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5 article(s) found.
Cheng-Hao Pao, Associate Professor, Department of Global Political Economy, Tamkang University.
Representative Behavior of Indigenous Legislator in Taiwan: A Content Analysis of the Floor Questions between 2002 and 2012 (in Chinese) Download
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This study offers a novel empirical account of the representative behavior of the indigenous legislators in the 2002 to 2012 Legislative Yuan. Based on behavioral data, the analysis seeks first to know whether the lack of descriptive representation leads to the harm of substantive representation or not, and then second to illustrate the change and continuity of the issues which indigenous legislators pay attention to. The research findings indicates that although dedicated indigenous seats are always occupied by Amis, Atayal, and Paiwan, the interests of other indigenous peoples do not be harmed. In other words, the current electoral system does not guarantee descriptive representation of all indigenous peoples but provide a substantive representation to them. Basically, the elected indigenous legislators regard themselves as representatives of all indigenous peoples. Furthermore, although the issues concerned by indigenous legislators may be influenced by constituency and party affiliation, they are still highly related to indigenous interests. Indigenous legislators in Taiwan do response to the needs of the represented.
Ching-jyuhn Luor, Associate Professor, Department of Public Administration and Policy, National Taipei University.
Wen-hsueh Chen, Doctoral Student, Department of Public Administration and Policy, National Taipei University.
The Determinants of the Distribution of Indigenous Grants in Taiwan: Ethnic Minority Representation or Electoral Competition? (in Chinese) Download
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Based on the minority representation and distributive theories, the present study investigates whether the distribution of indigenous grants in Taiwan is determined by ethnic representation in the Legislative Yuan or electoral factors.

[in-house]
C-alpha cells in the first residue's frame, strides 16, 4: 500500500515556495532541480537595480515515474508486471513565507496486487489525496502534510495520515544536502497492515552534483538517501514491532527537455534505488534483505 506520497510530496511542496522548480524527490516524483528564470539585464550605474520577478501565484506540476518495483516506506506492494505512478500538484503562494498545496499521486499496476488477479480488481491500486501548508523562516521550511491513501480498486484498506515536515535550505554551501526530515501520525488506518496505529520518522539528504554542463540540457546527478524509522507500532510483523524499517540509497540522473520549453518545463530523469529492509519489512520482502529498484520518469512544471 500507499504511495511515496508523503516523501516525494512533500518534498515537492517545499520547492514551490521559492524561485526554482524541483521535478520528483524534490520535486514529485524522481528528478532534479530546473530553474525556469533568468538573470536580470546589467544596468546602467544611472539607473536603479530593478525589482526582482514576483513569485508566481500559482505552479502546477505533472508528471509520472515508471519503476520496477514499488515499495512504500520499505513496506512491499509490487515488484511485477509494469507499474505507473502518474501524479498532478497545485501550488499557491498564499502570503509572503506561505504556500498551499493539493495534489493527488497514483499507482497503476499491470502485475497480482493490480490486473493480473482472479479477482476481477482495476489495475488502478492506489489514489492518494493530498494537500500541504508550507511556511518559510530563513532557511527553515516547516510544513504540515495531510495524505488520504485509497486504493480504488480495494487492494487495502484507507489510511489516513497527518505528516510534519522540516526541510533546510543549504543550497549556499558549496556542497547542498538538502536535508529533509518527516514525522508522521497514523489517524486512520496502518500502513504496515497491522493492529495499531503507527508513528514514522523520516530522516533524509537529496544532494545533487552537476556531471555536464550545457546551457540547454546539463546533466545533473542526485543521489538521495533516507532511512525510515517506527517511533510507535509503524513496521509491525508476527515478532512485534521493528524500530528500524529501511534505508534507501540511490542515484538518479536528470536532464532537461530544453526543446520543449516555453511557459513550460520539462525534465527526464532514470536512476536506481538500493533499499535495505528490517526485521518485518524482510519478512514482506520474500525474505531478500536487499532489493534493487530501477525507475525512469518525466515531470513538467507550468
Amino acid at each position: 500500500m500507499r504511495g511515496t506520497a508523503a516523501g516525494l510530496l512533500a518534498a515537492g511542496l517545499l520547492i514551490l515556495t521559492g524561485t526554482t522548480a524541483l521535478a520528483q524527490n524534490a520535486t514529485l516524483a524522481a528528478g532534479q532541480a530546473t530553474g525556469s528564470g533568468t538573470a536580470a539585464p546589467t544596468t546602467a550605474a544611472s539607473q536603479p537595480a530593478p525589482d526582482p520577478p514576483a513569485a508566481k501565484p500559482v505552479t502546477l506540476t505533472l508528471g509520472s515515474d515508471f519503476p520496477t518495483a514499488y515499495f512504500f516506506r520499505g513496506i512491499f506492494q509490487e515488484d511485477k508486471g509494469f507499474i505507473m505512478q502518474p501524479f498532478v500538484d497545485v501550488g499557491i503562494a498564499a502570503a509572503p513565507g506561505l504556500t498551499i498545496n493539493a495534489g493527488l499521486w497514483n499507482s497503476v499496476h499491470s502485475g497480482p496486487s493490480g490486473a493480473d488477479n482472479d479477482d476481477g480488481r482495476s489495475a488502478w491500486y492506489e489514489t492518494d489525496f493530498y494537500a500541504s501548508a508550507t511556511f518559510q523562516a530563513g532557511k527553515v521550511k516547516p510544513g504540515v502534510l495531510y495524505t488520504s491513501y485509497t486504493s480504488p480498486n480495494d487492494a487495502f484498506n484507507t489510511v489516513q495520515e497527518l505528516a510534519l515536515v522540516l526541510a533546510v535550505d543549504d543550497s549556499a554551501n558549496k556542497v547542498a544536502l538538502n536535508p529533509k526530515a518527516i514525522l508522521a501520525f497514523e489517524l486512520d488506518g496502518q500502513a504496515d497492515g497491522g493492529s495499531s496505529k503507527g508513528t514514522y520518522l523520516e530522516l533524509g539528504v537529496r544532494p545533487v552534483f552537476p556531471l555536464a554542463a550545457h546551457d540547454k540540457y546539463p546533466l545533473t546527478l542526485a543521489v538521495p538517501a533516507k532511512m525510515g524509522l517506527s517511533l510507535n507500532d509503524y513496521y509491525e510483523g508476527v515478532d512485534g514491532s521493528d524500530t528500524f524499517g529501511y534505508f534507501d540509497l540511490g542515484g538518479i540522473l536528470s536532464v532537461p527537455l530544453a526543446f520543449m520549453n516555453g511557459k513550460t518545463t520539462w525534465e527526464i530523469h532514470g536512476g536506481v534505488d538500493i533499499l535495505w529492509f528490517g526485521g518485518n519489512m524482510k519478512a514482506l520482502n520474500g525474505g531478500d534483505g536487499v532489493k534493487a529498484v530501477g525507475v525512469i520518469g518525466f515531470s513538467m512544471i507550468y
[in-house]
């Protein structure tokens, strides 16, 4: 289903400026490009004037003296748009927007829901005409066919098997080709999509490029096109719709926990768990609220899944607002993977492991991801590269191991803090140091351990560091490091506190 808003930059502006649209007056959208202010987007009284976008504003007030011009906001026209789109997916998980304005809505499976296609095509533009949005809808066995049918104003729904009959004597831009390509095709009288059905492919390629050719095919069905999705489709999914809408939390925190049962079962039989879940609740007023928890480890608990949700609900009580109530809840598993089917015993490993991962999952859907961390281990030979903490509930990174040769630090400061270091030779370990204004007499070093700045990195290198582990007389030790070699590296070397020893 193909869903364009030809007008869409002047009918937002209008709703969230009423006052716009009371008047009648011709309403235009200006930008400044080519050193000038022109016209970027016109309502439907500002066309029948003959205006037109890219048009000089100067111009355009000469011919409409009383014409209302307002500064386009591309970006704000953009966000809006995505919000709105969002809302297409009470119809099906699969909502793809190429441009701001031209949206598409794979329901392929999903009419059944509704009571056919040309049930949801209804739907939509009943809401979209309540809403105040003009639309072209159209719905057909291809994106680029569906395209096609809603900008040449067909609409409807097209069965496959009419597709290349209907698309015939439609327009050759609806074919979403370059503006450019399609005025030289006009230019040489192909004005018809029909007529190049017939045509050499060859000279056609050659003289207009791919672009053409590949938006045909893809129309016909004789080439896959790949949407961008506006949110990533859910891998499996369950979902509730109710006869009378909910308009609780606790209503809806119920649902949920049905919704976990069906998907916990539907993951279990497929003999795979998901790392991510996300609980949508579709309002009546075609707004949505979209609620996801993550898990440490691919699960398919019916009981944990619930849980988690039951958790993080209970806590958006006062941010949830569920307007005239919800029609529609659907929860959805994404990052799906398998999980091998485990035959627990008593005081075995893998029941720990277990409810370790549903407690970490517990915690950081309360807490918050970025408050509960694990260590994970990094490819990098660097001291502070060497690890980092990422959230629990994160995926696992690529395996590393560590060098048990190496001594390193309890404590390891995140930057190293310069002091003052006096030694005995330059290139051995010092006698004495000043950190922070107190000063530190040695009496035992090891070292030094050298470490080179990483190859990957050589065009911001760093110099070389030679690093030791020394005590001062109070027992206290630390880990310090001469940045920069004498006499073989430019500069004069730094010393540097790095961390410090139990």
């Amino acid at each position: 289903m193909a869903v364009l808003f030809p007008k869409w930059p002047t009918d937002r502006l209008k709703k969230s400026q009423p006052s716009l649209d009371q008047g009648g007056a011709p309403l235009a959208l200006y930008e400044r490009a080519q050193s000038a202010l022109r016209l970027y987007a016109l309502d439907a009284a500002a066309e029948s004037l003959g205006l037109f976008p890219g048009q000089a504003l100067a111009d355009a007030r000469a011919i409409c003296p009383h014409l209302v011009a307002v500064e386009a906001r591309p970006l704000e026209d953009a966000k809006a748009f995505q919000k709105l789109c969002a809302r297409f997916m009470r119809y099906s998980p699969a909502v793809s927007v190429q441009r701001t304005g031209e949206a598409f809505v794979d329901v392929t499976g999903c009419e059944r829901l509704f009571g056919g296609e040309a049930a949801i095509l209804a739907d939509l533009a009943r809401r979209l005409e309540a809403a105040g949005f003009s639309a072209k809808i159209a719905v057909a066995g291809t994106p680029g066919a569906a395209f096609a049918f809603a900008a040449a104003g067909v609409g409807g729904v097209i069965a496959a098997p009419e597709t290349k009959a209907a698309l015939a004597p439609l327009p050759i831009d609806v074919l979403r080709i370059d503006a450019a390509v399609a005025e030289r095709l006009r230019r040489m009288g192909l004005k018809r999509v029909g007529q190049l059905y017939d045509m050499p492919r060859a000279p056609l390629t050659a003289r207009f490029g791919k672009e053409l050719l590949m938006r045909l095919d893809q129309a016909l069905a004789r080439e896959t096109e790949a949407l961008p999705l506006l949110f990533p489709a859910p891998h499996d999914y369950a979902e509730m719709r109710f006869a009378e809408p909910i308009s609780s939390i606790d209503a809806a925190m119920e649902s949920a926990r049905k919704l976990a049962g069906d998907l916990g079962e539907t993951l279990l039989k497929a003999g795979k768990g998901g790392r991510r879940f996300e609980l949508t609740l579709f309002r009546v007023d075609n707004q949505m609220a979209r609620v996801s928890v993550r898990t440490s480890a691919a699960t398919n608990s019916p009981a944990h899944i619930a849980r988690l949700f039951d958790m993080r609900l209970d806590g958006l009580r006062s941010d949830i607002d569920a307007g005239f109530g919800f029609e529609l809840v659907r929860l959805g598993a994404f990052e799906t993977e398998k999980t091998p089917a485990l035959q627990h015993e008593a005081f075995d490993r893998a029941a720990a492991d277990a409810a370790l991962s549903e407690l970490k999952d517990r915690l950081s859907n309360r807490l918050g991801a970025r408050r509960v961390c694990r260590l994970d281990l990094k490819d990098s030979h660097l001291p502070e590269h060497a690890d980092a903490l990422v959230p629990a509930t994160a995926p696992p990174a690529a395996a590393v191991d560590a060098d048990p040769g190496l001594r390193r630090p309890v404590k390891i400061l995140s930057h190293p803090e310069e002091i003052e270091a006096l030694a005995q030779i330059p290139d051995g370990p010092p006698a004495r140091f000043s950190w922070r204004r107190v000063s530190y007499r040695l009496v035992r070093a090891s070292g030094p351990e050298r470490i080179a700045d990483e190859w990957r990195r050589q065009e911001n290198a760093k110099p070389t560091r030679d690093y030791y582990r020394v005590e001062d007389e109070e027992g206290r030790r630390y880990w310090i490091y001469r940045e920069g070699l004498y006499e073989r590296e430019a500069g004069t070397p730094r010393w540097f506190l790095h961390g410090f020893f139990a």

By intuition, ethnicity-laden consideration might be the most important one in deciding the distribution of indigenous people-related benefits, in the sense that the ethnic groups represented more by the same ethnic legislators in the Legislative Yuan tend to receive more benefit than otherwise. However, statistical results in this paper show that indigenous legislators are not likely reaping disproportionate largess for the areas where their own ethnic groups account for most of the indigenous population. They care even more on others. Why? Maybe the legislators believe that simply asking votes by ethnic identification is enough so that pouring more benefits for their ethnic groups may not increase the marginal utility of the votes. They probably need extra votes from other ethnic groups for electoral safety. In addition, the statistical finding shows that disproportionate benefit goes to the higher turn-out rate areas, electoral competitive areas, and the areas where most indigenous legislators' votes are concentrated, indicating that indigenous legislators' electoral concern are more important than the ethnic one.

This paper has implications on the design of electoral system of indigenous legislators in Taiwan. For those who worry that current electoral system of indigenous legislators leads to the disadvantaged position of minority groups among indigenous people, the evidences provided in this paper possibly alleviate their anxieties.
William Tsai, Assistant Professor at Hsin-wu Coll唔e and also Shih-hsin University. He has a PhD in Politics and International Studi凹, University of Warwick (UK).
Comparing Electoral Systems for Congressional Reform (in Chinese) Download